The Buccaneers stay close, trailing by six with six minutes left, but now the Jayhawks are making a concerted effort to get the ball into Azubuike against a tiring ETSU defense.
Azubuike scores on a dunk, a put-back and a layup on three consecutive possessions to push the Kansas lead to 10 with two minutes left. Kansas guard Marcus Garrett misses a pair of free throws with 51 seconds left that enables ETSU to get within five points with 40 seconds remaining. But Kansas' Isaiah Moss, a 91-percent foul shooter, sinks two free throws with 36 seconds left to end ETSU's bid for a third straight upset.
Final score: Kansas 71, East Tennessee State 64
Day 7, Game 2
No. 1 Gonzaga (33-2) vs. No. 12 Stephen F. Austin (30-3) at Los Angeles
***Gonzaga coach Mark Few does not know what to make of a call during a disappointing first half
Earlier tournament results: Gonzaga ousted Prairie View A&M 88-65 and Houston 85-74; Stephen F. Austin beat Penn State 81-66 and Oregon 81-75.
The game: Stephen F. Austin enters the game on a 17-game winning streak and has plenty of firepower, ranking eighth in the country in scoring. The confident Lumberjacks burst out to 23-10 lead at the Staples Center, and hold an eight-point advantage at halftime.
During halftime, TV analysts marvel at SFA's Kevon Harris, who tallied 15 first-half points, and Charles Barkley says Gonzaga is in deep trouble.
But Gonzaga is the top scoring team in the country, with six players averaging double figures in scoring and a seventh averaging 9.8 points. The Zags also rank eighth in the country in three-point percentage, and they put their potent offense on display in the second half.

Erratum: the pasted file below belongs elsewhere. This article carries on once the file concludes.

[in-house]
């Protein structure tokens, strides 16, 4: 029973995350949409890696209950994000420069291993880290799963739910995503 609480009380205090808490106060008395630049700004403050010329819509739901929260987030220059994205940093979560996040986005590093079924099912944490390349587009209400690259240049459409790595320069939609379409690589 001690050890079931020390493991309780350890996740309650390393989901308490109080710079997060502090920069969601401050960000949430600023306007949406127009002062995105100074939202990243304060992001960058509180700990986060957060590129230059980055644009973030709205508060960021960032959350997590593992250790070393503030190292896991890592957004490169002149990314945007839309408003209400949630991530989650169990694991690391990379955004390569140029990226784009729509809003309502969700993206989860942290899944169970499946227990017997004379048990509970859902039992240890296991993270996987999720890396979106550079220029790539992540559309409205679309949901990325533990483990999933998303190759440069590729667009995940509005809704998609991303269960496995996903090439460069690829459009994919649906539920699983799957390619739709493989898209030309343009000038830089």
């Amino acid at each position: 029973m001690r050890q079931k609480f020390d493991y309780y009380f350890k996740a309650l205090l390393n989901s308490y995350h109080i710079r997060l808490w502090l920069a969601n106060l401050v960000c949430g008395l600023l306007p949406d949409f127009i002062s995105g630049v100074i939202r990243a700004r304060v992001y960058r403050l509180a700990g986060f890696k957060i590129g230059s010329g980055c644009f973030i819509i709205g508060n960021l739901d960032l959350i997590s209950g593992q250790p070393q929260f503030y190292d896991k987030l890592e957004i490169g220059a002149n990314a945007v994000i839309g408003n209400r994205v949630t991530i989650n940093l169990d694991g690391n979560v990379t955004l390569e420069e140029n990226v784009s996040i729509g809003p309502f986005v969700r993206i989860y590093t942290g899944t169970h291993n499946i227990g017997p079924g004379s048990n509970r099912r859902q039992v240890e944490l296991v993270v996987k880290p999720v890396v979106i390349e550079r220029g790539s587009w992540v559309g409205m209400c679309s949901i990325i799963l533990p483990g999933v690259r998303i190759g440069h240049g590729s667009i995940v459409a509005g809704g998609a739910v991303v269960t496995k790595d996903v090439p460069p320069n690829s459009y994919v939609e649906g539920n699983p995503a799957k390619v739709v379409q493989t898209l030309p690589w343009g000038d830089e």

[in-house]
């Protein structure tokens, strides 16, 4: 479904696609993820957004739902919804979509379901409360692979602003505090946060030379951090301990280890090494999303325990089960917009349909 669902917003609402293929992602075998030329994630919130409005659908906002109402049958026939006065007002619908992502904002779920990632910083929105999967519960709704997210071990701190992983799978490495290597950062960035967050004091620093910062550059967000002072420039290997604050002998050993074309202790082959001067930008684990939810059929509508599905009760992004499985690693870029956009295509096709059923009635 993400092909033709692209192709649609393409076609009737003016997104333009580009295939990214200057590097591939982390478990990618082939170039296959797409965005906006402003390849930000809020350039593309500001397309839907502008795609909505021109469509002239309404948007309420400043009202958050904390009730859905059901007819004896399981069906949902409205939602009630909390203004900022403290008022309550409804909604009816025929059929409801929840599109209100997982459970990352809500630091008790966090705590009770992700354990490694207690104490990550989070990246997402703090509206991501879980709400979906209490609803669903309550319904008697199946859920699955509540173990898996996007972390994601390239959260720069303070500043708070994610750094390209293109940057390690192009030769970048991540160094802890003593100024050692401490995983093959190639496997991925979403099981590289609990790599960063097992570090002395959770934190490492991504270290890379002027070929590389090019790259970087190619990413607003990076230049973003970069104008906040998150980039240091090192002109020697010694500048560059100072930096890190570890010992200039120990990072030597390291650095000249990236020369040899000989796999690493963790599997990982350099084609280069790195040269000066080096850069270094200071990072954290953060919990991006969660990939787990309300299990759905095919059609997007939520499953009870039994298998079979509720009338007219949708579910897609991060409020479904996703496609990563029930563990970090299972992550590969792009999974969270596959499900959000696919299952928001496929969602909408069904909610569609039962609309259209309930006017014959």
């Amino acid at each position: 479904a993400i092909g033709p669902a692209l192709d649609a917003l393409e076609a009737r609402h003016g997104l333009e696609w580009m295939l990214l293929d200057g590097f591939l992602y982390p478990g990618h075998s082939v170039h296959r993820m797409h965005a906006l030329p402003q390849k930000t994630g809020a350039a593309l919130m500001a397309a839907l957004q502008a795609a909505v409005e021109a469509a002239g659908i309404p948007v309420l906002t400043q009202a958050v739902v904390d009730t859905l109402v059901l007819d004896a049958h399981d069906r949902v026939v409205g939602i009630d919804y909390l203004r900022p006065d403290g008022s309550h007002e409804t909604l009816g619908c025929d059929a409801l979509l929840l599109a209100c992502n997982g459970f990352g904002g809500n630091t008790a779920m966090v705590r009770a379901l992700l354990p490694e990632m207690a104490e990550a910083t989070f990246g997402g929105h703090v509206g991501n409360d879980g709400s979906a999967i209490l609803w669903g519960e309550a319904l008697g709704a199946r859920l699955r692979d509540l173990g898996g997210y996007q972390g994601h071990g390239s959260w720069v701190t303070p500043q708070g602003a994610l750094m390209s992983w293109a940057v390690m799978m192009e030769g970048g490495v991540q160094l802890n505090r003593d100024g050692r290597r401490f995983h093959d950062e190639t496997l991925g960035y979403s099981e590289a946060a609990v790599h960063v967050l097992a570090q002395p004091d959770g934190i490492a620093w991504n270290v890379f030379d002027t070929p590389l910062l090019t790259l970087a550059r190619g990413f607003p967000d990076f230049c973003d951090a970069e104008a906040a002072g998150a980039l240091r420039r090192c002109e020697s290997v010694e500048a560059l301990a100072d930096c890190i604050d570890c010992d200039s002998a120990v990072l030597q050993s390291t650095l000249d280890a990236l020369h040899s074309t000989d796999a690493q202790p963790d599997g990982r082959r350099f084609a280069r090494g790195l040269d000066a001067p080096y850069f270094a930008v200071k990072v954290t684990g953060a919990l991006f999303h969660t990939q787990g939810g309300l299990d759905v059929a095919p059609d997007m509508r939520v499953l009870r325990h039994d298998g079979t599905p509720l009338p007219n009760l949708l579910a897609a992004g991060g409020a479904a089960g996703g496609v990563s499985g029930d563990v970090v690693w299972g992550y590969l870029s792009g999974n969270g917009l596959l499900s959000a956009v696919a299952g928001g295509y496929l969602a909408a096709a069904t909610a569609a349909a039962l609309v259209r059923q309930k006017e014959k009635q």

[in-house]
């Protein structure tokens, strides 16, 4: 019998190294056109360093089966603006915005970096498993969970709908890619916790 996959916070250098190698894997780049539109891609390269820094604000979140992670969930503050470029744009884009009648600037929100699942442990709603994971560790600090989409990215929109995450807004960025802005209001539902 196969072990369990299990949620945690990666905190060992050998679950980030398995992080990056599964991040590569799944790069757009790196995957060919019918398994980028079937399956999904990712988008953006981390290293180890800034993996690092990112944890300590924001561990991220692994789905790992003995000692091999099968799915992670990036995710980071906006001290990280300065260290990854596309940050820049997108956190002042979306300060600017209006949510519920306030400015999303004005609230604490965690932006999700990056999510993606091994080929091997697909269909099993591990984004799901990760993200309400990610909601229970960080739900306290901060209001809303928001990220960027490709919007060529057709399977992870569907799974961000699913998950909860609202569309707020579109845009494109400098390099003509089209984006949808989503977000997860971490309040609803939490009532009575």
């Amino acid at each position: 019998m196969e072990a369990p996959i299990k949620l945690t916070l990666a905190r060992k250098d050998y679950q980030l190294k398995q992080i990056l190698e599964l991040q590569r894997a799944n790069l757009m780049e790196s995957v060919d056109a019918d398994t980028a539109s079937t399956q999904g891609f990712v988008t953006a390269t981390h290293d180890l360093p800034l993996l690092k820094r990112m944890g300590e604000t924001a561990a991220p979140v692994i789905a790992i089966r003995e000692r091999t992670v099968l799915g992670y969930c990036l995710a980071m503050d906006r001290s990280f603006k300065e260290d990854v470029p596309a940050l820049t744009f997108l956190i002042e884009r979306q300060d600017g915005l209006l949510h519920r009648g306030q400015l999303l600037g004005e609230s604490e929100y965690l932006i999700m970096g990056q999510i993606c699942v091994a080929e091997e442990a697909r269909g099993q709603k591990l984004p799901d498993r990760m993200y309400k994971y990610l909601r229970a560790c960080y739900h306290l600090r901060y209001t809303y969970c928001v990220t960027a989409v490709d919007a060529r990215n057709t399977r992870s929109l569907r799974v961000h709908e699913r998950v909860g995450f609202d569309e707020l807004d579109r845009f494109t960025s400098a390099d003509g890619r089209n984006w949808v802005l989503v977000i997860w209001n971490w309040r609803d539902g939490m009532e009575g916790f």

Corey Kispert and Killian Tillie hit three-pointers early in the second half, and Filip Petrusev begins to dominate inside. Gonzaga makes up the eight-point deficit in the first 10 minutes of the second half, then surge ahead on a three-point basket by Ryan Woolridge at the 8:53 mark
The Lumberjacks stay close for the next few minutes, but Gonzaga hunkers down defensively late in the game.
In the closing minutes, Gonzaga simply has too many offensive weapons and too many good foul shooters. The Zags keep the ball out Petrusev's hands at the end because he is one of their worst foul shooters, but his teammates make six consecutive free throws in the final minute to close it out.
The Lumberjacks players are stunned by the swiftness with which Gonzaga wiped away their first-half advantage, but they ackkowledge in postgame interviews they are pleased with their postseason performance.
Final score: Gonzaga 80, Stephen F. Austin 74
Day 7, Game 3
No. 3 Duke (27-6) vs. No. 2 Creighton (26-7) at Indianapolis
***Duke's Wendell Moore Jr. celebrates a trip to the Elite Eight
Earlier tournament results: Duke eliminated Little Rock 90-64 and Cincinnati 81-72; Creighton got past Belmont 72-71 and Utah State 80-72.
The game: A neutral-court win over Kansas as well as a road win over Michigan State during the regular season show what Duke is capable of, but so does its loss to last-place Wake Forest and its 22-point loss to North Carolina State.
Tre Jones shows the importance of point-guard play in the postseason as he dominates the first 10 minutes of the game, collecting eight points and four assists to help the Blue Devils take a six-point lead. The Blue Devils are second in the nation in scoring, and Creighton can't slow them down.